Suppose, my little lady,
Your doll should break her head,
Could you make it whole by crying
Till your eyes and nose are red?
And wouldn’t it be pleasanter
To treat it as a joke,
And say you’re glad ’twas Dolly’s,
And not your head that broke?
Suppose you’re dressed for walking,
And the rain comes pouring down,
Will it clear off any sooner
Because you scold and frown?
And wouldn’t it be nicer
For you to smile than pout,
And so make sunshine in the house
When there is none without?
Suppose your task, my little man,
Is very hard to get,
Will it make it any easier
For you to sit and fret?
And wouldn’t it be wiser
Than waiting, like a dunce,
To go to work in earnest
And learn the thing at once?
Suppose that some boys have a horse,
And some a coach and pair,
Will it tire you less while walking
To say, “It isn’t fair?”
And wouldn’t it be nobler
To keep your temper sweet,
And in your heart be thankful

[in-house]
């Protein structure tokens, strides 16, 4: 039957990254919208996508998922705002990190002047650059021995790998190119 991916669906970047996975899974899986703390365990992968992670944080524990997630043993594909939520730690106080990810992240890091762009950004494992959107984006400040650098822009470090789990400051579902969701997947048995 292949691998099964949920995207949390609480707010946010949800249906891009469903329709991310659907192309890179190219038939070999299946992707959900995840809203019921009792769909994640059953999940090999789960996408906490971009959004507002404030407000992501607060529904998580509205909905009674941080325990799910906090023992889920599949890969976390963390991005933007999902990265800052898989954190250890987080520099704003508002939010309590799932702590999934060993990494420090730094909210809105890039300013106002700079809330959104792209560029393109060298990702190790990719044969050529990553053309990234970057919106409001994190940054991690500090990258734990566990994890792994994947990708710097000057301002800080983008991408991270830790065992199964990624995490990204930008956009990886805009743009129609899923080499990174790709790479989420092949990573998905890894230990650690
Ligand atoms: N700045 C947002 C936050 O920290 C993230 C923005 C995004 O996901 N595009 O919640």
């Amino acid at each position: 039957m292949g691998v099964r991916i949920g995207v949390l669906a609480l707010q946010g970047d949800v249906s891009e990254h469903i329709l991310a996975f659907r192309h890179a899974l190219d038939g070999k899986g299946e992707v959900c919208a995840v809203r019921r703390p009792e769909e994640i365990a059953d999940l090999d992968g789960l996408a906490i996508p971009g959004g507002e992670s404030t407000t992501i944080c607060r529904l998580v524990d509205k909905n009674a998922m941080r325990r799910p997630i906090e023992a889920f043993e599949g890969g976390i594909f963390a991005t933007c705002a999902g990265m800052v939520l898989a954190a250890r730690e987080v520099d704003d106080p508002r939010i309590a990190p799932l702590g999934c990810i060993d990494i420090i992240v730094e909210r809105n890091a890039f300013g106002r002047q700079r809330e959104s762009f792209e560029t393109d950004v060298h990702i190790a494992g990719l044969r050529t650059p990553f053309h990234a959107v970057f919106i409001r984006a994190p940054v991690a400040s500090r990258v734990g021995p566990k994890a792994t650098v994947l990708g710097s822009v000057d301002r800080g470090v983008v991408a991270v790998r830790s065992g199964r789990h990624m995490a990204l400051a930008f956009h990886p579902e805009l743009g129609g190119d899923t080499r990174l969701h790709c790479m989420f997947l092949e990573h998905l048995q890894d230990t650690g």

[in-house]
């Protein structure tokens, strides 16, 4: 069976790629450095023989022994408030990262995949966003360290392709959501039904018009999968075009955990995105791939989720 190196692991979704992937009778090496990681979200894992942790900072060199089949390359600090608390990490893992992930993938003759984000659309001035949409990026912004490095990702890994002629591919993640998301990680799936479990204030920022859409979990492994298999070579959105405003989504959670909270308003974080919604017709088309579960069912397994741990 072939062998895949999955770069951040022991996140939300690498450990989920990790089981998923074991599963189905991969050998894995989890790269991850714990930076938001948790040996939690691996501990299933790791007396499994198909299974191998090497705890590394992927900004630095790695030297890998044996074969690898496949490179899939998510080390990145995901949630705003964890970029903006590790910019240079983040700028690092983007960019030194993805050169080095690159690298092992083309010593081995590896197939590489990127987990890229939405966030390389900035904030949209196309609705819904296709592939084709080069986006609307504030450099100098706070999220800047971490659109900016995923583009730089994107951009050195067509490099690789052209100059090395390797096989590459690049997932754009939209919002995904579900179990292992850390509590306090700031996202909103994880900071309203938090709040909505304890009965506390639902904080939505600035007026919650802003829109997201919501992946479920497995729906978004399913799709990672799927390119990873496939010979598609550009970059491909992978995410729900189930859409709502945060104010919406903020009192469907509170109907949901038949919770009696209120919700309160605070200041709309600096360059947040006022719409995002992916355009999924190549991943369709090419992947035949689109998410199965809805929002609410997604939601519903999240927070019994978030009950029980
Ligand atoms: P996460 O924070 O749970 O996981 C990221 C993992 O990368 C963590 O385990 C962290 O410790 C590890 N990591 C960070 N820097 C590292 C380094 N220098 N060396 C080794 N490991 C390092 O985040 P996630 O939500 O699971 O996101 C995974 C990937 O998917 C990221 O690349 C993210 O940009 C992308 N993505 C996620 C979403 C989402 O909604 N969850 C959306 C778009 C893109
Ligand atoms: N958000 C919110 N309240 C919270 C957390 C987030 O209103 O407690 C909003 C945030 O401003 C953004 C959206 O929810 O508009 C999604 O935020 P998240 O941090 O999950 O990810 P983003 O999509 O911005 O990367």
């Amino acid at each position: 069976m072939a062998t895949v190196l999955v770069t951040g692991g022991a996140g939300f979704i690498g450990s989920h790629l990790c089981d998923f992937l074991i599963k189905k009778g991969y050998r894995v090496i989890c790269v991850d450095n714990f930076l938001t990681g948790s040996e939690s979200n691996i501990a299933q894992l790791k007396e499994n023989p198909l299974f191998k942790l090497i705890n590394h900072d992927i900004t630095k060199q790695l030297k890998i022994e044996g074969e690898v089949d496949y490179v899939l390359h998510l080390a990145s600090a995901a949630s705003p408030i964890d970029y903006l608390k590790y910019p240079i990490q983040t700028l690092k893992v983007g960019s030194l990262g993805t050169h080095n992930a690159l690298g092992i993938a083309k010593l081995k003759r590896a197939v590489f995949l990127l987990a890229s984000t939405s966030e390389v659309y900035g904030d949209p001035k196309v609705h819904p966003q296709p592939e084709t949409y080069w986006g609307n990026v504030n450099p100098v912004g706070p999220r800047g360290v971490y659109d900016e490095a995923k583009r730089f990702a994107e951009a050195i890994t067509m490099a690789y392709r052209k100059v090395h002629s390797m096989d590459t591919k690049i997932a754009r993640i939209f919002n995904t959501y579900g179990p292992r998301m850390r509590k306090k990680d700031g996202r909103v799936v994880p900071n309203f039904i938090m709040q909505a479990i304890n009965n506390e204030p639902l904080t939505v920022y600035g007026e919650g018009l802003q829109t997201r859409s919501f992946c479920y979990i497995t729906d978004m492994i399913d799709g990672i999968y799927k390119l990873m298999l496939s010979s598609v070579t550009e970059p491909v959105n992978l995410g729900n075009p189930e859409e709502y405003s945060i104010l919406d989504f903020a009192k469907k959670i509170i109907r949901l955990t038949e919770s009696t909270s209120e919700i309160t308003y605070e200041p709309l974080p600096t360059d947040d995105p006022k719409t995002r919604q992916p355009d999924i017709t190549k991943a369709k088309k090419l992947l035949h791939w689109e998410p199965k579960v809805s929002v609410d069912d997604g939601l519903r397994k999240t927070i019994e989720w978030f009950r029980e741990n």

You can walk upon your feet?
And suppose the world don’t please you,
Nor the way some people do,
Do you think the whole creation
Will be altered just for you?
And isn’t it, my boy or girl,
The wisest, bravest plan,
Whatever comes, or doesn’t come,
To do the best you can?
by Phoebe Cary
Phoebe Cary was born on 4 September 1824 in Mount Healthy, Ohio, United States of America. She became a poet and a newspaper editor. She was a younger sister of the poet Alice Cary (1820 - 1871). Phoebe Cary passed on at 47 years of age on 31 July 1871 in Newport, Rhode Island, United States of America.